See also: prae-, præ-, and prä-




From Proto-Indo-European *préh₂i.


prae ‎(+ ablative)

  1. before
  2. because of

Derived termsEdit



  • prae in Charlton T. Lewis & Charles Short (1879) A Latin Dictionary, Oxford: Clarendon Press
  • prae in Charlton T. Lewis (1891) An Elementary Latin Dictionary, New York: Harper & Brothers
  • PRAE in Charles du Fresne du Cange’s Glossarium Mediæ et Infimæ Latinitatis (augmented edition, 1883–1887)
  • prae” in Félix Gaffiot (1934), Dictionnaire Illustré Latin-Français, Paris: Hachette.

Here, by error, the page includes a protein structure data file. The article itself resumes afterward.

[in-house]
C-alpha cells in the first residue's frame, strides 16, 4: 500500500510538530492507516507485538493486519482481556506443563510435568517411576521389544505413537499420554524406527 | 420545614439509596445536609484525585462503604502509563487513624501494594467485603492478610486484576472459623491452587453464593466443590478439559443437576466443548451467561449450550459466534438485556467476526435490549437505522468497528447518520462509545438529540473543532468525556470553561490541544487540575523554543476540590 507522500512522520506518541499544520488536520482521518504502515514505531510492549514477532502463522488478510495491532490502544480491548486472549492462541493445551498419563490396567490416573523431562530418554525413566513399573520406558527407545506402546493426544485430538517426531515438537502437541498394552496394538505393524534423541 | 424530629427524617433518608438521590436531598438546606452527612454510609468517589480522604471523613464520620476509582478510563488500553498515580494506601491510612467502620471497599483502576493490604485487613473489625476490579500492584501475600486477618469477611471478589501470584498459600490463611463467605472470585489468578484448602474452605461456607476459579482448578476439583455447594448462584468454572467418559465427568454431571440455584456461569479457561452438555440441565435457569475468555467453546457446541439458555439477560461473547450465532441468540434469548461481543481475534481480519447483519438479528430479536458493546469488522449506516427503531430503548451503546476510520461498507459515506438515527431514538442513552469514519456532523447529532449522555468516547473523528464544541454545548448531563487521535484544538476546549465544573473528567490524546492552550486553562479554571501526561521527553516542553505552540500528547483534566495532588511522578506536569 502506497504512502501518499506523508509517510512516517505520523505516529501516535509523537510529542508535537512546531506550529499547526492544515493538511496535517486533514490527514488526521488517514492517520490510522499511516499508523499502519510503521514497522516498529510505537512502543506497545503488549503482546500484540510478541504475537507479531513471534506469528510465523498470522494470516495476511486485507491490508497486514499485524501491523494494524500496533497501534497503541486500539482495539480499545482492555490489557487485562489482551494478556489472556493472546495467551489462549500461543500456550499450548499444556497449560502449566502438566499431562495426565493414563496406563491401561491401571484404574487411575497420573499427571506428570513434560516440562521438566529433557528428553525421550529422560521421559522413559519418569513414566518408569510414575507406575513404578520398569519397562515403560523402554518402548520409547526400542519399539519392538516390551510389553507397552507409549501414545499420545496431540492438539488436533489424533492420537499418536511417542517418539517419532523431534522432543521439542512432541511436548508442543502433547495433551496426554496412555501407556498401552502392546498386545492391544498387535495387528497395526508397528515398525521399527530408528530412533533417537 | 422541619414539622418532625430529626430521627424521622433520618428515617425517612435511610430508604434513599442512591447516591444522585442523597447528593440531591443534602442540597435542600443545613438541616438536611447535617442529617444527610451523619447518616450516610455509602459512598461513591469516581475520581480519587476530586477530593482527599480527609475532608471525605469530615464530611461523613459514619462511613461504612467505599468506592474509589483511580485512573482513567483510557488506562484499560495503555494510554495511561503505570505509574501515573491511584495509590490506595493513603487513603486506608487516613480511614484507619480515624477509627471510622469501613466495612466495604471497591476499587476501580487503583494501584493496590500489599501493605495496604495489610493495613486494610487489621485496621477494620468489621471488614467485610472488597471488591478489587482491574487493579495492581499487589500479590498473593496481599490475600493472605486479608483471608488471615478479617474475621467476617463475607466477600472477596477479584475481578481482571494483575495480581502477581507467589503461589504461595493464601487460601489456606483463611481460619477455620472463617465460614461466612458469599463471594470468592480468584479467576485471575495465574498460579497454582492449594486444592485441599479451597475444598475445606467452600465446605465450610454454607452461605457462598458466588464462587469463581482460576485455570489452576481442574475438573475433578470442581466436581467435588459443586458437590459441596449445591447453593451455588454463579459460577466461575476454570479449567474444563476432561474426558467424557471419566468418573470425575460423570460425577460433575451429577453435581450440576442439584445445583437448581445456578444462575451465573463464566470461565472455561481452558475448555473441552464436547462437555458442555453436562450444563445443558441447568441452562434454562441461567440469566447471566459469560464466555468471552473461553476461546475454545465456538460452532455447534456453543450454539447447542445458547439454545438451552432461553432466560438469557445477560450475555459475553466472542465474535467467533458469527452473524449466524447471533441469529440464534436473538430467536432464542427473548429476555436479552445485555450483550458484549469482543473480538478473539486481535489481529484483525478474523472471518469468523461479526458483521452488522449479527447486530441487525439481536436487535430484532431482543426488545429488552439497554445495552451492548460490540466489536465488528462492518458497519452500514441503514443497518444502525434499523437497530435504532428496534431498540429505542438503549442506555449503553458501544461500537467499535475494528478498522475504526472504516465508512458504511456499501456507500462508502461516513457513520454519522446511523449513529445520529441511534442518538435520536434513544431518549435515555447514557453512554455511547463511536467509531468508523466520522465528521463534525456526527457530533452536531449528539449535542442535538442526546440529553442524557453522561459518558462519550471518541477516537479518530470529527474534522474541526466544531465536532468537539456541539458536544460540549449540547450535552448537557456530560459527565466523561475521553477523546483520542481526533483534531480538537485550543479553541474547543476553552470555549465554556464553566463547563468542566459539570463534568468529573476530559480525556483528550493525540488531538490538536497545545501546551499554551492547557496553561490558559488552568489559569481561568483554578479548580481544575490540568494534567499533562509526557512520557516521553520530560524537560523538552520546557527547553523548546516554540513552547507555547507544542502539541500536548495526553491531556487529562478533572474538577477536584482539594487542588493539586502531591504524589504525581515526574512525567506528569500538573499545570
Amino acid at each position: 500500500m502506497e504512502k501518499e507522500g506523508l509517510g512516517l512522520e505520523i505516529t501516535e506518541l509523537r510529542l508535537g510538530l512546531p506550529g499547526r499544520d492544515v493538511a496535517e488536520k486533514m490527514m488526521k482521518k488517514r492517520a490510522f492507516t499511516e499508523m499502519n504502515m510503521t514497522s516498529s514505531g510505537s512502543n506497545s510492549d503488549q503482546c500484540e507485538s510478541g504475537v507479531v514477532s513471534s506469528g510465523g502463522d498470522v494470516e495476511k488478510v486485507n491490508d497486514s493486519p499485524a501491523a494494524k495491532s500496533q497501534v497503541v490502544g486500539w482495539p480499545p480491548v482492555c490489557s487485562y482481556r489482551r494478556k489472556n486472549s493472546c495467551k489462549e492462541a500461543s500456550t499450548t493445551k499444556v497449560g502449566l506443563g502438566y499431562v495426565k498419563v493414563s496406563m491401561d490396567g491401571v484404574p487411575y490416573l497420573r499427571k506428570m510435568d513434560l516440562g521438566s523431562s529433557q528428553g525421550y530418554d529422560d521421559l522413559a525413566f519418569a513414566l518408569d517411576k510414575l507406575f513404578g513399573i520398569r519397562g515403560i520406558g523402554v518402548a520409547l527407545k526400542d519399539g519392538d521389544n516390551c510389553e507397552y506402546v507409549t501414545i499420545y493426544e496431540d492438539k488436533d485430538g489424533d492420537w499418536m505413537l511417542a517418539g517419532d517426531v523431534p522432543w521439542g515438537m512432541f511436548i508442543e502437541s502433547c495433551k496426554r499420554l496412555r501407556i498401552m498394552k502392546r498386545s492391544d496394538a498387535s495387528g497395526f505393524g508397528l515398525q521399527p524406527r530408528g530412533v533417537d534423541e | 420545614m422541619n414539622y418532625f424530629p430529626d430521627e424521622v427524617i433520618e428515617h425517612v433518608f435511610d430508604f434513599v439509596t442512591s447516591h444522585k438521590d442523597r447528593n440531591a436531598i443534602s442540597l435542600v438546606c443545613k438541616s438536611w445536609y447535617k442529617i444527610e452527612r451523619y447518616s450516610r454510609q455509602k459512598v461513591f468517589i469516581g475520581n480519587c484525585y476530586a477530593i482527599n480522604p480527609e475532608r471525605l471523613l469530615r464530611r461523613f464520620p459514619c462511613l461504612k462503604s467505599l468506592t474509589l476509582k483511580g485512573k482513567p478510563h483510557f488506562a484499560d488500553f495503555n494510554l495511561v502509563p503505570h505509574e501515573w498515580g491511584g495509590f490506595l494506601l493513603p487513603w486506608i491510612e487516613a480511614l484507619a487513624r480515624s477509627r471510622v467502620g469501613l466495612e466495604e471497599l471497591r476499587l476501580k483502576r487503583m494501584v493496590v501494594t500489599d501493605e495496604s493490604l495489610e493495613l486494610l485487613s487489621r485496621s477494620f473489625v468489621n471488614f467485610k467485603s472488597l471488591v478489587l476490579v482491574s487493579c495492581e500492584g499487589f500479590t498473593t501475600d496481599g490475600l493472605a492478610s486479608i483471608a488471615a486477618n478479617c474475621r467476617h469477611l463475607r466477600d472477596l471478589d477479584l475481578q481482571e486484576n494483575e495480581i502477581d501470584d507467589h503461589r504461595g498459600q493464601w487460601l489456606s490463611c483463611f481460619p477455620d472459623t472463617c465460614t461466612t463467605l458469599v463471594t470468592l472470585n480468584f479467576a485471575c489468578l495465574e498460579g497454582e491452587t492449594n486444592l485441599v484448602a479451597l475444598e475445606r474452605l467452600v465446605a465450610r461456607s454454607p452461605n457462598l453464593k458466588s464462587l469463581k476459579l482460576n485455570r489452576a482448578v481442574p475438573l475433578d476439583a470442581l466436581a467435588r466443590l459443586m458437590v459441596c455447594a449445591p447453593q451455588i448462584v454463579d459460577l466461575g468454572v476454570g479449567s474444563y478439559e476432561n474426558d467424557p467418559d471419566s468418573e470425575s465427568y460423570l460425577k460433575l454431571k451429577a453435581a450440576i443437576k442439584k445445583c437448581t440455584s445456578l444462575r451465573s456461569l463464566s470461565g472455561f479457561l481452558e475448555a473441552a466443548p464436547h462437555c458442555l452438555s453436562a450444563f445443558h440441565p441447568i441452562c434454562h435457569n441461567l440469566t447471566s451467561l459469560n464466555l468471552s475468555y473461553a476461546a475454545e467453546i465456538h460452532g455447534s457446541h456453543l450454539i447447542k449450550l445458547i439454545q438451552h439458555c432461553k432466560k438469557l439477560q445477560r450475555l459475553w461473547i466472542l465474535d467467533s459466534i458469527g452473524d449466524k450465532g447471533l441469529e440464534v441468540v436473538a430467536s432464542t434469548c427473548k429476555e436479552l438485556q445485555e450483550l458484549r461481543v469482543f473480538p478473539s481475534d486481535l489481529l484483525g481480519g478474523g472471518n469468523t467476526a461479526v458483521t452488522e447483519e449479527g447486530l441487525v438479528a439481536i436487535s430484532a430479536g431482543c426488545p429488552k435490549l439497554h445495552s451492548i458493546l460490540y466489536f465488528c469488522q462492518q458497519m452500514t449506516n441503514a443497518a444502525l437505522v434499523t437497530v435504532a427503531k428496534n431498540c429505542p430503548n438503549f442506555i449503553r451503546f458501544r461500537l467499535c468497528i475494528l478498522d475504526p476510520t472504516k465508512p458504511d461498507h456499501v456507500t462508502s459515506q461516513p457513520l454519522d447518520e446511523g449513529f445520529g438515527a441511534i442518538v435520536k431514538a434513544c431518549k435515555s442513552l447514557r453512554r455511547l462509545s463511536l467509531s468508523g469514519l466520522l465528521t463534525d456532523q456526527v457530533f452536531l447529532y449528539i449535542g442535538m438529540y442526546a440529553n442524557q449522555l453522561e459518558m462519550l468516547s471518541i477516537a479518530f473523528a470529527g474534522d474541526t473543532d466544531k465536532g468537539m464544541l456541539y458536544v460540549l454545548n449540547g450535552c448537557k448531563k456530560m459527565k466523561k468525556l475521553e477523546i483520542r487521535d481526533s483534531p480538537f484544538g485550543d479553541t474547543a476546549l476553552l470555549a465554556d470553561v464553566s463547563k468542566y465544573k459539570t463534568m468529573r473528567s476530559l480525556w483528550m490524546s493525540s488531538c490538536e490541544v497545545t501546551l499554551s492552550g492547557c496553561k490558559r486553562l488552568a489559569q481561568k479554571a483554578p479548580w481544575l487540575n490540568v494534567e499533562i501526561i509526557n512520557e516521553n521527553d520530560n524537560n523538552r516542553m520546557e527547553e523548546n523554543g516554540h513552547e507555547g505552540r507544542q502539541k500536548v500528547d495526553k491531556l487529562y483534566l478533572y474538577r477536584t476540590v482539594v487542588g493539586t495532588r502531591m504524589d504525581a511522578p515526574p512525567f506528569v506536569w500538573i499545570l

• Meissner, Carl; Auden, Henry William (1894) Latin Phrase-Book[1], London: Macmillan and Co.
    • to be unable to speak for emotion: prae lacrimis loqui non posse
    • to pass as a man of great learning: magnam doctrinae speciem prae se ferre
    • to give the impression of...; have the outward aspect of..: speciem prae se ferre
    • to drive the enemy before one: prae se agere hostem